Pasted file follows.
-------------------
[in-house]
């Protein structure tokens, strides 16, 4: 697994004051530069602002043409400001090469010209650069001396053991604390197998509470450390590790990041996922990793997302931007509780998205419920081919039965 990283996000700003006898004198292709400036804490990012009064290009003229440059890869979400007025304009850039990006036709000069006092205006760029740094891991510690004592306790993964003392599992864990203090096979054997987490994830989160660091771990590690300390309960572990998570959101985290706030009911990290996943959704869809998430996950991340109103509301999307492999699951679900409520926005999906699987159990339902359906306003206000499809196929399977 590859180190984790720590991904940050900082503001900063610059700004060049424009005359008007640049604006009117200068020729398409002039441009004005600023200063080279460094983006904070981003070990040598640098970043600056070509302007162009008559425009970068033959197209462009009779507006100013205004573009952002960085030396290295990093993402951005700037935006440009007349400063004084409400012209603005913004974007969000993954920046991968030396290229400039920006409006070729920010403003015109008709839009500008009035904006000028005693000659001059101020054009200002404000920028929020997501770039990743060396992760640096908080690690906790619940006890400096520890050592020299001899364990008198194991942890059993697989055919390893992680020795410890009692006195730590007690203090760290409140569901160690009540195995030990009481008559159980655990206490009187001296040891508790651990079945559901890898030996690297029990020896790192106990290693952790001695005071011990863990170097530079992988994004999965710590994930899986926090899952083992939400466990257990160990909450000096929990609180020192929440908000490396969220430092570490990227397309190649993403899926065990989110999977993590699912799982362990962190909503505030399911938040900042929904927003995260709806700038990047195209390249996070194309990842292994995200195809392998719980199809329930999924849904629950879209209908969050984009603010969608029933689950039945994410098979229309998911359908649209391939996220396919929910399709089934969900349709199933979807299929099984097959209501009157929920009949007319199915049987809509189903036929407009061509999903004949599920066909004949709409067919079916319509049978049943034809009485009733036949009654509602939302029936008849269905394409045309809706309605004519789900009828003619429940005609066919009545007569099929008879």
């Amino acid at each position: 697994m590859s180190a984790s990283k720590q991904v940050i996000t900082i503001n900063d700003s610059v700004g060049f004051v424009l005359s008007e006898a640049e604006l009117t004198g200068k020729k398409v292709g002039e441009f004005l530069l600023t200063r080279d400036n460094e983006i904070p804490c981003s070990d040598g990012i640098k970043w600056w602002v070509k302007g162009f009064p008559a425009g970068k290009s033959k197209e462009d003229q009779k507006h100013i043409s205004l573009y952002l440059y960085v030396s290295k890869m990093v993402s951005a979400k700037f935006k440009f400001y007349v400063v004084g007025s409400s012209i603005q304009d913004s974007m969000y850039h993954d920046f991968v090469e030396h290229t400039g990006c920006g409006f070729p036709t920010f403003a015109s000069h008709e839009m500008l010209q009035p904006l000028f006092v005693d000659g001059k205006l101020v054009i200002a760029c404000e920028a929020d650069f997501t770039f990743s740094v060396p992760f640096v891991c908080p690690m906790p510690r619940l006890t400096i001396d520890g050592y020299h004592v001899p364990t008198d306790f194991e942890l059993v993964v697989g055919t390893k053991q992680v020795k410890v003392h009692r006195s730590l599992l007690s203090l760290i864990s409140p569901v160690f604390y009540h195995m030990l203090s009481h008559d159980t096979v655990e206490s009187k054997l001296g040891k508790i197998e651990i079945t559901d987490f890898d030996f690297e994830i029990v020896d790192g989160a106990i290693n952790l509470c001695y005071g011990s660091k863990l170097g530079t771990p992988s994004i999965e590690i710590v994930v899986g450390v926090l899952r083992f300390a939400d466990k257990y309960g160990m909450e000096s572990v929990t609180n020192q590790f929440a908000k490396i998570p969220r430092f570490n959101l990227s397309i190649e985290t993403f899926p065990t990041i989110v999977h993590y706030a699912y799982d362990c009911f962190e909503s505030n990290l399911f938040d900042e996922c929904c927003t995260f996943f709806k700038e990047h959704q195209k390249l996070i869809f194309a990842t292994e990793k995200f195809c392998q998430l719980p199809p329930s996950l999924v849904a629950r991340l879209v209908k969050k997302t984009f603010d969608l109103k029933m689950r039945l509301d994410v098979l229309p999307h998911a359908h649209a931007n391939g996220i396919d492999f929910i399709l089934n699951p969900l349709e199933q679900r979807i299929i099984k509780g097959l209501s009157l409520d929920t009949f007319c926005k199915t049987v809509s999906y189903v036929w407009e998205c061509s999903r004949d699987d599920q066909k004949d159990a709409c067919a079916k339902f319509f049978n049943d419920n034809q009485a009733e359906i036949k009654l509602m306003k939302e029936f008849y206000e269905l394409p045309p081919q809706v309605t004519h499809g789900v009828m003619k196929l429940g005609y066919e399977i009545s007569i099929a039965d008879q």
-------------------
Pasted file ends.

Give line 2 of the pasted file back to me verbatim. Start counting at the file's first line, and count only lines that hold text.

């Protein structure tokens, strides 16, 4: 697994004051530069602002043409400001090469010209650069001396053991604390197998509470450390590790990041996922990793997302931007509780998205419920081919039965 990283996000700003006898004198292709400036804490990012009064290009003229440059890869979400007025304009850039990006036709000069006092205006760029740094891991510690004592306790993964003392599992864990203090096979054997987490994830989160660091771990590690300390309960572990998570959101985290706030009911990290996943959704869809998430996950991340109103509301999307492999699951679900409520926005999906699987159990339902359906306003206000499809196929399977 590859180190984790720590991904940050900082503001900063610059700004060049424009005359008007640049604006009117200068020729398409002039441009004005600023200063080279460094983006904070981003070990040598640098970043600056070509302007162009008559425009970068033959197209462009009779507006100013205004573009952002960085030396290295990093993402951005700037935006440009007349400063004084409400012209603005913004974007969000993954920046991968030396290229400039920006409006070729920010403003015109008709839009500008009035904006000028005693000659001059101020054009200002404000920028929020997501770039990743060396992760640096908080690690906790619940006890400096520890050592020299001899364990008198194991942890059993697989055919390893992680020795410890009692006195730590007690203090760290409140569901160690009540195995030990009481008559159980655990206490009187001296040891508790651990079945559901890898030996690297029990020896790192106990290693952790001695005071011990863990170097530079992988994004999965710590994930899986926090899952083992939400466990257990160990909450000096929990609180020192929440908000490396969220430092570490990227397309190649993403899926065990989110999977993590699912799982362990962190909503505030399911938040900042929904927003995260709806700038990047195209390249996070194309990842292994995200195809392998719980199809329930999924849904629950879209209908969050984009603010969608029933689950039945994410098979229309998911359908649209391939996220396919929910399709089934969900349709199933979807299929099984097959209501009157929920009949007319199915049987809509189903036929407009061509999903004949599920066909004949709409067919079916319509049978049943034809009485009733036949009654509602939302029936008849269905394409045309809706309605004519789900009828003619429940005609066919009545007569099929008879």